Having first been featured in the Sheffield edition of Now Then in February 2012, this is the debut Manchester Now Then outing for Andrew Hunt’s oil paintings, aside from recently running his ‘Goat Herder’ piece on the Sound page of our 33rd issue – which featured a Best Of compilation from all previous Now Then art, coinciding with Sheffield’s 100th issue.
Since then, he’s become a Resident Exhibitor at Manchester’s ARTZU Gallery (Old Granada Studios, Quay Street, M3 4PR) and continues to display work across the country, as well as completing commissions for TV. Here he explains further.
How did you start out as an oil painter? It seems like it could be quite an intimidating, unforgiving form.
I started using oils in Sixth Form. I actually preferred them to any other media. I used to blend and mix paint directly on the canvas and found it easier. I am still discovering new ways to use oils paints and I’m always trying different techniques. I am also addicted to the smell – linseed oil and boiled turpentine, the same smell that greeted Rembrant or Picasso when entering their studios, although I very much doubt it was coupled with the fetid smell of four-day-old pot noodle.
What have you been up to since we last featured you?
Lots of painting. I have a gallery in Eton now, showing my stuff at various art fairs, as well as my Manchester and London galleries, who I regularly supply. I’ve worked on multiple commissions, including one which resulted in two weeks in the Caribbean, and I worked on the last series of the BBC drama, Peaky Blinders, painting the characters and consulting on the show.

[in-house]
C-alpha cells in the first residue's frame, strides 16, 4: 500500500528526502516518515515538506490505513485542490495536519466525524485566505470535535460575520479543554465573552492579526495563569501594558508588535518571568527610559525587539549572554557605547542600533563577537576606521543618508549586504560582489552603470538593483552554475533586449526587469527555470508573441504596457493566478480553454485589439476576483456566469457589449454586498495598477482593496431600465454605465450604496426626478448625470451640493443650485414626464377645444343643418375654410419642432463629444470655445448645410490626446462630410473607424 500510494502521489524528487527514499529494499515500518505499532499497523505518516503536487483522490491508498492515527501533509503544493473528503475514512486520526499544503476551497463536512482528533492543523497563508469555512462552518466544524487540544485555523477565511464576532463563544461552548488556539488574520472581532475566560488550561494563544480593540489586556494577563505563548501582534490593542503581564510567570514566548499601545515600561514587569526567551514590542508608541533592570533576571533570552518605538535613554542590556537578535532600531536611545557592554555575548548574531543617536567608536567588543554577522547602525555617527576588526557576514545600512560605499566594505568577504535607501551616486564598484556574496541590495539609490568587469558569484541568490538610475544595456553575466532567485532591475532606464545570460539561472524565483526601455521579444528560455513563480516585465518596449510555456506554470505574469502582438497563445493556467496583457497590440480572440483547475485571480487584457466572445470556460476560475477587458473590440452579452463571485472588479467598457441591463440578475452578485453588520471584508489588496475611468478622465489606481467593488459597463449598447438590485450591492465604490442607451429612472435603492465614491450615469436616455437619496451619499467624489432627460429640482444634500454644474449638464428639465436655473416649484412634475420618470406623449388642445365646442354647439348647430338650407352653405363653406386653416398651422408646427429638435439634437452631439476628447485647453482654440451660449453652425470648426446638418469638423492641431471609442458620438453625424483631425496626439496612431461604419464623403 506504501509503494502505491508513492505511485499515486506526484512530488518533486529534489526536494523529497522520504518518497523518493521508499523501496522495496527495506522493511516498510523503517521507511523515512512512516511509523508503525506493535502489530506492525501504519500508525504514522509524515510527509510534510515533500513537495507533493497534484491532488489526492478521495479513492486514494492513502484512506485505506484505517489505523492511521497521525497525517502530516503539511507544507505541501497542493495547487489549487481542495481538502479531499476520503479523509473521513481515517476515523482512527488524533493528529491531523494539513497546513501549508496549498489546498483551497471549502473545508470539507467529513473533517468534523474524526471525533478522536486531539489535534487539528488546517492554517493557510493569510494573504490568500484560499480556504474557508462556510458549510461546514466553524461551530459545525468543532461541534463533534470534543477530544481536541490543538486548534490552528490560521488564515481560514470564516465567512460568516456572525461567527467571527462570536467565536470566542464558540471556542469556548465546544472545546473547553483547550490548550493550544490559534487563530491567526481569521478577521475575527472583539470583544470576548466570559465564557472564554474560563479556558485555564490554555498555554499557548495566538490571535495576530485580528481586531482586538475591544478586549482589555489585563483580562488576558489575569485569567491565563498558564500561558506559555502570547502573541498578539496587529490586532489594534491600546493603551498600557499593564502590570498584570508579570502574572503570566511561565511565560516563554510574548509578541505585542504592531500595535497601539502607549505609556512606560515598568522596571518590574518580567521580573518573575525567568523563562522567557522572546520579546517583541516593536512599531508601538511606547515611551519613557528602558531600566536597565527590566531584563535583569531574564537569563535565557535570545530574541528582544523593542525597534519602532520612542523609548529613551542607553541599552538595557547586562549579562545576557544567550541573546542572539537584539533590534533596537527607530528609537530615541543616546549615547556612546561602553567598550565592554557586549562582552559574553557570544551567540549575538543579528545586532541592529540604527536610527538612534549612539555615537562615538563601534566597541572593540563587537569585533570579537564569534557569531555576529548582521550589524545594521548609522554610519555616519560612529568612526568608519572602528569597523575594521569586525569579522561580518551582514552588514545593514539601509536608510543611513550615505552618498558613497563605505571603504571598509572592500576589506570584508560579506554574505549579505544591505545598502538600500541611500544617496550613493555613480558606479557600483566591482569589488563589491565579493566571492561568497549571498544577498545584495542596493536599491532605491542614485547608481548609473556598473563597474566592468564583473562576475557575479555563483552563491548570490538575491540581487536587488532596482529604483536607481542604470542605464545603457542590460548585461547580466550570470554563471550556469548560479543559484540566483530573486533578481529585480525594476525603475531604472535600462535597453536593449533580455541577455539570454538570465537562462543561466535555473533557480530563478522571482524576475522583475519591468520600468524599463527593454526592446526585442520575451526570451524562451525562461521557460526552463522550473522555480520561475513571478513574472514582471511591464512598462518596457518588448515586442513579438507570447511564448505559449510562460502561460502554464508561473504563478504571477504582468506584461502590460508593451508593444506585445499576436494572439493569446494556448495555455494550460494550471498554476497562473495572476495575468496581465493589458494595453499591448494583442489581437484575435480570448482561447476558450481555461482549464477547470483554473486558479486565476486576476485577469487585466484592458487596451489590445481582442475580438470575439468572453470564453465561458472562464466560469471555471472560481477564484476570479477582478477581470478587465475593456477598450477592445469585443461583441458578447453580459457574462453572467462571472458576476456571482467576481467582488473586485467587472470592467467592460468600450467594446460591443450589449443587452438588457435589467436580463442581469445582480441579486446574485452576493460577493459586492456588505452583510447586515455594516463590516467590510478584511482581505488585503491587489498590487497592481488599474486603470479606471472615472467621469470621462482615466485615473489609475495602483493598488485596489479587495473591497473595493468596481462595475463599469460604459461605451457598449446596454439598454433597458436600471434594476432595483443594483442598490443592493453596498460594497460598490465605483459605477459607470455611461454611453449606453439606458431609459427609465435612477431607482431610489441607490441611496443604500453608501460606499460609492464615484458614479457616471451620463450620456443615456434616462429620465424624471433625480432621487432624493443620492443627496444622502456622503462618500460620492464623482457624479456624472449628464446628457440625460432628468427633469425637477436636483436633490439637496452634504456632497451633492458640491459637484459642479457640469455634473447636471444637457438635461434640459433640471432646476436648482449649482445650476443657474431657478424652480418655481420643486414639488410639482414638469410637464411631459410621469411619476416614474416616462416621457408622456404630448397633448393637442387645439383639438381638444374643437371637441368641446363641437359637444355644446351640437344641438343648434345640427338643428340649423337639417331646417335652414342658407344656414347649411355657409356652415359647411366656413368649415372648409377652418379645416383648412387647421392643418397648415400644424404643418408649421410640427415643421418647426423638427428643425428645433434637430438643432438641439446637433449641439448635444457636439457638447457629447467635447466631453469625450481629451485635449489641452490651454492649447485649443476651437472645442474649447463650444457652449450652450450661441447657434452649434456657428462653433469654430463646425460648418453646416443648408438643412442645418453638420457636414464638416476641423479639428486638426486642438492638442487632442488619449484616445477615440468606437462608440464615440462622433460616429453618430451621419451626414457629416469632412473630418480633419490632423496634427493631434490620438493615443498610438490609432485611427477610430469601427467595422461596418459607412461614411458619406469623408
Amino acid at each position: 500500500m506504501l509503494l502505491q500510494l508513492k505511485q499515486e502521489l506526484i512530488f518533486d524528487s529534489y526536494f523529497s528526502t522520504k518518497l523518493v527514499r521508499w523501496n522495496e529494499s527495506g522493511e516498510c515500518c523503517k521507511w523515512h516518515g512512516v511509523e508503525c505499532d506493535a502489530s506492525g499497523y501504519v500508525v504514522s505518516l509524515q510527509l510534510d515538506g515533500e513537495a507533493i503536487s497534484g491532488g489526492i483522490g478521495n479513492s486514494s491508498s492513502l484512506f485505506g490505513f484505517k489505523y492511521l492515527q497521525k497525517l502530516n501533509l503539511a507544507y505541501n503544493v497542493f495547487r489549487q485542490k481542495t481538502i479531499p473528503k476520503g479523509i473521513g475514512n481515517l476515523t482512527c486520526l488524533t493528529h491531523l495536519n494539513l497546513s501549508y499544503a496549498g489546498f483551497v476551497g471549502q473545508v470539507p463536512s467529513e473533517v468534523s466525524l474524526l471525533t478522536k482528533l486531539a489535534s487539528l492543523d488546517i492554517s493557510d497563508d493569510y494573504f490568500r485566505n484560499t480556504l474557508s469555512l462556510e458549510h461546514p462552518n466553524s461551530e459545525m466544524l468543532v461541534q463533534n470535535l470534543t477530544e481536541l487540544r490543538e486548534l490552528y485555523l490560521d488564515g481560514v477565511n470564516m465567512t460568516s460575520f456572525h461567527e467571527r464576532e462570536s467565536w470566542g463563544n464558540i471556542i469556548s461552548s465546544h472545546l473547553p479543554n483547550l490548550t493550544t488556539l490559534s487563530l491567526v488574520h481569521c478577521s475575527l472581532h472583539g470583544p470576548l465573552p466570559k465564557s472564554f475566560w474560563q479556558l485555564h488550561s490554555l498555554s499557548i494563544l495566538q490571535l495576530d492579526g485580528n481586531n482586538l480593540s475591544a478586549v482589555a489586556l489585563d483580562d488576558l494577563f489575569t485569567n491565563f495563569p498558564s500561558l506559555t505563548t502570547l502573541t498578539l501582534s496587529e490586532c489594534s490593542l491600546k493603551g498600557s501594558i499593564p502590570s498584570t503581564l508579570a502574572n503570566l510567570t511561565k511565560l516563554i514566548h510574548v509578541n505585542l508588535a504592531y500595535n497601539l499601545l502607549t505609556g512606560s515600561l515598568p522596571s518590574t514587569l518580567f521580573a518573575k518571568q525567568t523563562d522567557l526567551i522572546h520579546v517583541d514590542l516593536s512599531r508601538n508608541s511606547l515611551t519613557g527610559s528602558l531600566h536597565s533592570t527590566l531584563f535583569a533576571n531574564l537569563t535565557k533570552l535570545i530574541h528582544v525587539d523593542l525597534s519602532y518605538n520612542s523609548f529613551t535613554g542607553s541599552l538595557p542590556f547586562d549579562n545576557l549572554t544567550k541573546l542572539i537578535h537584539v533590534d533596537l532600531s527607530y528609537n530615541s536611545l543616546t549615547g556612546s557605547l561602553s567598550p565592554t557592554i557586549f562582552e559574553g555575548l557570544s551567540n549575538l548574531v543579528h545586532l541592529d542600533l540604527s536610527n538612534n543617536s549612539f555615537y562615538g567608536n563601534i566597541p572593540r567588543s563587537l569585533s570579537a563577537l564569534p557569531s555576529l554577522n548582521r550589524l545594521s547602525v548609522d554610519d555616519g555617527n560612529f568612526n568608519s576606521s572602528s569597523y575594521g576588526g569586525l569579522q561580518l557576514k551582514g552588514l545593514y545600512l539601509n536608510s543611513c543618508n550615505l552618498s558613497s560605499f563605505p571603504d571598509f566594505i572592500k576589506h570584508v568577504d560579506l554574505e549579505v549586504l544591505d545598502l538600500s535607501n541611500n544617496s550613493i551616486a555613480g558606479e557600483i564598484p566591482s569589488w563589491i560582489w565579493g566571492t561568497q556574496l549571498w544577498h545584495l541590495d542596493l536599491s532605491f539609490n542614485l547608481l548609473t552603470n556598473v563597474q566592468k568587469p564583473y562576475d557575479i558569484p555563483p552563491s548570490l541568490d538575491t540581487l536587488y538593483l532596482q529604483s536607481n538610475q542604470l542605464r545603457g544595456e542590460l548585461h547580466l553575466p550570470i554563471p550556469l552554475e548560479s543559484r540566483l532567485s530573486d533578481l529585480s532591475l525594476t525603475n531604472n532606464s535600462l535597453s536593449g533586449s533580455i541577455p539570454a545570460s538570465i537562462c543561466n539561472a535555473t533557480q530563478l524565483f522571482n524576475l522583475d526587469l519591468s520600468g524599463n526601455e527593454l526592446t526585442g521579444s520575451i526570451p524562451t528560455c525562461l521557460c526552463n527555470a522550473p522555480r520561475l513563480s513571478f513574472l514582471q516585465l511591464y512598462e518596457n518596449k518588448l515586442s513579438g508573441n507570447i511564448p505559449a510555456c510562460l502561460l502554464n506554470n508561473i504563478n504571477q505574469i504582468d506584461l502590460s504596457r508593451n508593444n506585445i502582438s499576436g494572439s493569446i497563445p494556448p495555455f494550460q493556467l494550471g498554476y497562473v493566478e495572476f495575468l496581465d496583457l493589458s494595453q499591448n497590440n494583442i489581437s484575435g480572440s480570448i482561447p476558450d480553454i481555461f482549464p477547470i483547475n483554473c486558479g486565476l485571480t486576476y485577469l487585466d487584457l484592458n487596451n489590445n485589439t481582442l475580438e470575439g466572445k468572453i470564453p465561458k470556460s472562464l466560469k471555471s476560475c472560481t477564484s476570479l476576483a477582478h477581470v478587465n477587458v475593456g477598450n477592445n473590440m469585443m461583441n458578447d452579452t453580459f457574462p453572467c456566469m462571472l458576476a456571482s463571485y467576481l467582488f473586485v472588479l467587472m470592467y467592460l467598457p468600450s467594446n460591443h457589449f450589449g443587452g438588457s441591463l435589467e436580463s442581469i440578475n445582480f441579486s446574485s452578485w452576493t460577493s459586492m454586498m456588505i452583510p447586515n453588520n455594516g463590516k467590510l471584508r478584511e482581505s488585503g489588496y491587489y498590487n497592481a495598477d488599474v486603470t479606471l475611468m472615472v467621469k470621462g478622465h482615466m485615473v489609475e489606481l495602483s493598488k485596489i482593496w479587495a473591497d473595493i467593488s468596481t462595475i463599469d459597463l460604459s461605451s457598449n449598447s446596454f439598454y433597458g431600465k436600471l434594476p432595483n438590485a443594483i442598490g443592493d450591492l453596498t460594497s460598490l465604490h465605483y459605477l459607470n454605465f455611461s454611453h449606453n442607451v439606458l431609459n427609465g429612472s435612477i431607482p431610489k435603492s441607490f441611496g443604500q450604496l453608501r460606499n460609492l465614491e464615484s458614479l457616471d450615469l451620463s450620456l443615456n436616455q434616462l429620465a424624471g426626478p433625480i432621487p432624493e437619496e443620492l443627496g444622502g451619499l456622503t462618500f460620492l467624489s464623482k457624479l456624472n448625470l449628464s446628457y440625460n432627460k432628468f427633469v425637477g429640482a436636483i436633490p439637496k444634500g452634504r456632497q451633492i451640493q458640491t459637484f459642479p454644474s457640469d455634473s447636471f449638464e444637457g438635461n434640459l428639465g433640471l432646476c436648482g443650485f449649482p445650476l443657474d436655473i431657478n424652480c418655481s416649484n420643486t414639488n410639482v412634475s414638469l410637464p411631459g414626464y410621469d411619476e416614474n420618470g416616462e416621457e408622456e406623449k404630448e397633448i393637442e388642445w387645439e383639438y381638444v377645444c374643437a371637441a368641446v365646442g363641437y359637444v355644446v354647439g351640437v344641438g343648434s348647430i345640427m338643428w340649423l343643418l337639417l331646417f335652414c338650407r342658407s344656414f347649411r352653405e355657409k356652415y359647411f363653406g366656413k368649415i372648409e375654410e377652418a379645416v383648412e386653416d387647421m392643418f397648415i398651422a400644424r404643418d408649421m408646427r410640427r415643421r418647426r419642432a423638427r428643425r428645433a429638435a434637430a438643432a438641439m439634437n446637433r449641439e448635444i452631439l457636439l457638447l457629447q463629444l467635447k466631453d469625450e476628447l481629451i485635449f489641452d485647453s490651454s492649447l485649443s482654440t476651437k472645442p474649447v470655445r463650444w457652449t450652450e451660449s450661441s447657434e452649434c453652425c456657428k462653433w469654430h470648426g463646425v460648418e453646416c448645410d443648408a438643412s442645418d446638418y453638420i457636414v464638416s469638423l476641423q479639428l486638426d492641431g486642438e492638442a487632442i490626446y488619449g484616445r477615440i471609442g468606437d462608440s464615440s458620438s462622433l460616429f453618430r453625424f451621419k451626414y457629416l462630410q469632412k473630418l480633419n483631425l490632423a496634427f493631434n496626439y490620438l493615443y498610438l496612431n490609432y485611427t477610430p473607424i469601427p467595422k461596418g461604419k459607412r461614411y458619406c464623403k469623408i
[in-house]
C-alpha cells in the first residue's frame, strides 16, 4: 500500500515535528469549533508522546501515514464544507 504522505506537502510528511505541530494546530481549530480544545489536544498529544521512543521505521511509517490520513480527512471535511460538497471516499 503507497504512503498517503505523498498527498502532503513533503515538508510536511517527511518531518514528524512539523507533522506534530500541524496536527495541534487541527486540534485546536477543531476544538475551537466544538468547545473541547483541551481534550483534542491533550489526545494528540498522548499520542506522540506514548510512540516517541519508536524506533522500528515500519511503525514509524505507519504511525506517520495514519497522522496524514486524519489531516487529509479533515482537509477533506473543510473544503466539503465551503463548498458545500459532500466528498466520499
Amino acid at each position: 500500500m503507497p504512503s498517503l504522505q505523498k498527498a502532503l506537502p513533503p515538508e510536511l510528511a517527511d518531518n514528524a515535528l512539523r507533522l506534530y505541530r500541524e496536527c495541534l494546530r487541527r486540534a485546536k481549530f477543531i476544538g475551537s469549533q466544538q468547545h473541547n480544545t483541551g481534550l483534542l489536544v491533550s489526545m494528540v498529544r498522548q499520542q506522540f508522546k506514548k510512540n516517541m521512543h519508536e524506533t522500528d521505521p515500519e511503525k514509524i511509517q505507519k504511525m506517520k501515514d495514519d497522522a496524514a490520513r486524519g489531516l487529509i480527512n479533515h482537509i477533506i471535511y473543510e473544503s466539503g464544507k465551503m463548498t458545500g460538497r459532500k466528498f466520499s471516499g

What’s your working process? How do you put together a new piece?
My stuff is heavily narrative, so it all starts with an idea, a story I want to tell. All my work is figurative, so it starts with a face. I try and develop images that are quirky and unusual, but at the same time strangely familiar. Once I have an idea, or I see something that resonates with me, then I form an image. I’ve started using Photoshop to help piece various references together, then I create a painting from sketches. However, I am not loyal to the references and I like to develop the painting as it goes along. Much like an abstract painter, I never know what a painting is going to look like until that final brush mark.
Give us an idea of the scale of your work and how long it takes you to complete a piece.
I work every day I can and work on a number of pieces at once. My studio is chaos. It roughly takes about a month to paint two to three paintings. I can work very quickly and have to make a living. It would be a luxury to spend weeks and weeks on one painting, but it isn’t financially feasible. As I grow in confidence as a painter, I am finding I can get a lot more out of the time I have.
What are your plans for the near future?
I want to start painting real people. I have started painting larger portraits – ‘big heads’, I like to call them – and I want to develop this with some real heads, but I need the right models. I am particularly interested in painting people from lots of different ethnic backgrounds and older people. I am not after ugly or beautiful, but I will know instantly when I see a person I think will fit the picture.
So I’m putting a call out for anyone who knows someone who would make a good portrait. It could be a child or a granny. If I find the right face then the piece will be painted for exhibition in my London gallery, Cadogan Contemporary, and any person selected will receive a signed print of their portrait.